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Success Quality #3: Maturity

Life as an aspiring professional athlete differs from regular life in many ways, and one of them is the requirement to be among the top in the world at a relatively young age. While a businessperson may reach the peak of their career in their forties, a professional athlete is likely to retire some time in their thirties. And while the age of the top 100 is increasing, the age that the average player enters the top 100 is still hovering around 21. On top of that, tennis is unique in the fact that it is an individual sport that cannot be practiced easily (one needs access to a court, transportation, amenable weather, and more) and the fact that it doesn’t (yet) allow for in-match coaching. It’s for these reasons that players wishing to reach their full potential must possess one more quality beyond being a hard worker and a fast learner: maturity.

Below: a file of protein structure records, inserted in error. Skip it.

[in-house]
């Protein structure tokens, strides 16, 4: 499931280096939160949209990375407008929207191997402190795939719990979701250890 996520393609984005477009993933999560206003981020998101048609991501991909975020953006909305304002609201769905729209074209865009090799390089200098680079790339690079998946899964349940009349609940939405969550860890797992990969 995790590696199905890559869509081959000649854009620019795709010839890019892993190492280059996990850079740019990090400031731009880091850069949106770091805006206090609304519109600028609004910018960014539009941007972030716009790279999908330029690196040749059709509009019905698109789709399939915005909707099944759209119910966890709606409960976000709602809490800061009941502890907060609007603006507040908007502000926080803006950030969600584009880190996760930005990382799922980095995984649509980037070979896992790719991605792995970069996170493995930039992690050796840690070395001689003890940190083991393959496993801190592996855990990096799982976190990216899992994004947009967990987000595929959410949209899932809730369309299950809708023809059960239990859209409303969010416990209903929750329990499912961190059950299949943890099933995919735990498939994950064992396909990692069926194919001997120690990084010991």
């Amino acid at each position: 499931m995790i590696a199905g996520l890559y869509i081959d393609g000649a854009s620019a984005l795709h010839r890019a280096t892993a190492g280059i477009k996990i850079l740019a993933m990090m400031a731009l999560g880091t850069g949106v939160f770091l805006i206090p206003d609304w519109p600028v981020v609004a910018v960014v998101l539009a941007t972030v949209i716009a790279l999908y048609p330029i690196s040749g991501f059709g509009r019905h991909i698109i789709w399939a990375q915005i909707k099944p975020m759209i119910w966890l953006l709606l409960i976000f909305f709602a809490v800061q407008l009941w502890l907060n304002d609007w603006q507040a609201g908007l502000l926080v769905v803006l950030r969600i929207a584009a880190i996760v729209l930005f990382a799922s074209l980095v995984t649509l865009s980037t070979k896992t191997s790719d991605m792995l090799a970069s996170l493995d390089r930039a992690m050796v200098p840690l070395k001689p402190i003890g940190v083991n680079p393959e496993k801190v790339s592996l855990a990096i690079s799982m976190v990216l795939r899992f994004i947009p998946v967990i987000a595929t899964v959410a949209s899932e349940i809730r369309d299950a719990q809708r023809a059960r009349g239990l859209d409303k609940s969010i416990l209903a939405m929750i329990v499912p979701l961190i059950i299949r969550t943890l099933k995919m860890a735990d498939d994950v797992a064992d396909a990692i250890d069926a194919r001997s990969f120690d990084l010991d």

This is Part 3 of a three-part series on the qualities I look to develop in my players to help them reach their full potential. For the intro to this series, click here. For Part 2, click here.

Let’s look at the indicators of a mature player and some thoughts on how we can develop them.

3.1 I do the right things without being told

Foam rolling. Meditation. Baskets of serves. There is a lot of work that must be done “behind the scenes” – away from the practice and match courts. It is not and cannot be the responsibility of the coach or parents to remind a player to do this work – they have to do it on their own. The proclivity of a player to do this work independently and consistently will go great lengths to determining their future success.